POLITICAL EYE: Nevada 'coffee vote' goes for Obama so far

Tired of endless political polls that don't seem right or consistent?

Have a cup of coffee and forget about it.

And if you stop by the local 7-Eleven for your cup o' Joe, don't forget to vote with your purchase.

The convenience store chain's "7-Election" game that lets customers vote Republican (red cup) or Democratic (blue cup) when they buy coffee has correctly predicted who will win the presidency since 2000.

The U.S. Supreme Court apparently went to all that trouble to award the White House to Republican George W. Bush over Democrat Al Gore for nothing. The justices could have just checked 7-Eleven coffee sales to end the constitutional crisis in the overtime election.

"The unabashedly unscientific and just-for-fun poll has correctly mirrored the final results of the 2000, 2004 and 2008 elections with more than 6 million cups cast each election year," 7-Eleven said in a news release last week touting the gimmick. "In other words, they've created a bit of a coffee caucus."

Results will be announced on Election Day (Nov. 6), when voters can cast real ballots.

For up-to-the-minute updates, 7-Eleven has a website that allows Internet users to track results state by state. There's a breakdown for select cities, too, including Las Vegas and nine others in Nevada.

President Barack Obama is leading his GOP challenger Mitt Romney in Nevada in most real polls by about four points (49-45) on average, according to the Real Clear Politics polling tracker.

According to the 7-Eleven coffee vote tally at the end of last week, Obama was further ahead - 61 percent to 39 percent - in Nevada. It begs the question, would the president be leading at Starbucks, where coffee costs a lot more, since Romney is more popular among wealthier folks?

In Las Vegas, Obama was leading the 7-Eleven coffee vote 63 percent to 37 percent.

In Reno, Obama was ahead, too, 55-45, matching his margin of victory here in 2008.

Outside the Reno-Sparks areas in Spanish Springs, a more conservative place where people like their horses and their open land, Romney was leading the 7-Eleven crowd, 57-43.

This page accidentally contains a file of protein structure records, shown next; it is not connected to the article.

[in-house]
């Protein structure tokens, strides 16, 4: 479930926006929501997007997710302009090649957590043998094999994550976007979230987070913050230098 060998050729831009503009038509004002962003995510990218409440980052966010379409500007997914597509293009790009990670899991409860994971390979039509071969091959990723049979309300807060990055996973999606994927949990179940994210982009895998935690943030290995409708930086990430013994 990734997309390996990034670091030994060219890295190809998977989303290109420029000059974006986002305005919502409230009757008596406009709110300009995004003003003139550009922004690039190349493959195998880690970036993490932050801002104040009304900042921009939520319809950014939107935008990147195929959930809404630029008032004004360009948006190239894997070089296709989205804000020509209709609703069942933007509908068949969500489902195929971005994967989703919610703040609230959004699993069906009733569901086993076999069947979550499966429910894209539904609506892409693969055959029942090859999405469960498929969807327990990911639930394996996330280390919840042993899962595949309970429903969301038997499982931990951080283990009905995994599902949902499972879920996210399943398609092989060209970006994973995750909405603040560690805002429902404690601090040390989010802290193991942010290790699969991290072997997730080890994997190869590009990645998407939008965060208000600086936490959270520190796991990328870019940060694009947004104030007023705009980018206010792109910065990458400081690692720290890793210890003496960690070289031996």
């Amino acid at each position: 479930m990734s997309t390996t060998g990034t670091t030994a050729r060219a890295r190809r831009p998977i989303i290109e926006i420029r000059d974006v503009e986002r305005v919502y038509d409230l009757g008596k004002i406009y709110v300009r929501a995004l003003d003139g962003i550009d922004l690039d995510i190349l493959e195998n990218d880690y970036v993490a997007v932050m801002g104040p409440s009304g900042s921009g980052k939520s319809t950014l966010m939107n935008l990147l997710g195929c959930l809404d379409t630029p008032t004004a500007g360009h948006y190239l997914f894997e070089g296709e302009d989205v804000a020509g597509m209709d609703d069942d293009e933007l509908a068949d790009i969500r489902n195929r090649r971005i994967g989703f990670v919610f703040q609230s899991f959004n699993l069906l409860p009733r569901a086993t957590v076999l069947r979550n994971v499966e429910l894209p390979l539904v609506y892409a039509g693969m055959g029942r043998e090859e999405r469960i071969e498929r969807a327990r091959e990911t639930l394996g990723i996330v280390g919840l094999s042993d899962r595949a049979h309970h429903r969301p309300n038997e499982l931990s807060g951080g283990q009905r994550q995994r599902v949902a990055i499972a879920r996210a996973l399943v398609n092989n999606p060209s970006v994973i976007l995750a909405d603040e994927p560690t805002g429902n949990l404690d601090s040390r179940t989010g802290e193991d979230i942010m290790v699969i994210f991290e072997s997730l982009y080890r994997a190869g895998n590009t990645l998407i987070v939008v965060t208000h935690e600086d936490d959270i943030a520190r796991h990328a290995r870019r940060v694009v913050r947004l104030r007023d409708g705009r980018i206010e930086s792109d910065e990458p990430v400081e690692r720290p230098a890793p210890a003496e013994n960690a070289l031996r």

In Carson City, Romney was up over Obama, 55-45, by the cup. And in more conservative Gardnerville, the Republican challenger was leading the president 63-37 with the coffee crowd.

A 7-Eleven "Mobile Oval" version of the president's Oval Office will be touring the country as part of the coffee campaign, stopping in Las Vegas on Oct. 31, from 9 a.m. to 1 p.m., on the University of Nevada, Las Vegas, campus, 1455 E. Tropicana Ave. Coffee will be served, of course.

That's the same day as Halloween, which brings up yet another silly season poll gimmick.

Spirit Halloween, a costume company, has tracked how well masks of the presidential candidates sell to correctly predict the outcome of the White House race since President Bill Clinton beat his GOP challenger, Bob Dole, in 1996. Obama won with 60 percent of the mask vote in 2008.

"Currently, Obama is out­selling Romney," the company said without revealing the point spread.

The goofy polls can't be much worse than the real ones lately, it seems. In the past week alone, polls of likely Nevada voters have ranged from showing Obama up by nine points over Romney to a tie, 46-46.

Charlie Cook of the respected Cook Political Report said Friday that most inside analysts believe Obama is beating Romney in Nevada anywhere from two points to five points, making it a near-dead heat.

And the race doesn't appear to be moving much in Nevada or other battleground states, Cook said, with early voting starting on Oct. 20 in the Silver State, less than three weeks. Romney is looking toward the three presidential debates, starting Wednesday in Denver, to shake things up.

"While there are plenty of reasons to believe that the economic situation is not getting much better - taking one step forward, one back - the public seems to be thinking that things are getting better, and in terms of politics, voters count more than economists," Cook wrote. "Again, this election isn't over and could still change. But there are no signs that it is changing today."

Contact reporter Laura Myers at lmyers @reviewjournal.com or 702-387-2919. Follow her on Twitter @lmyerslvrj.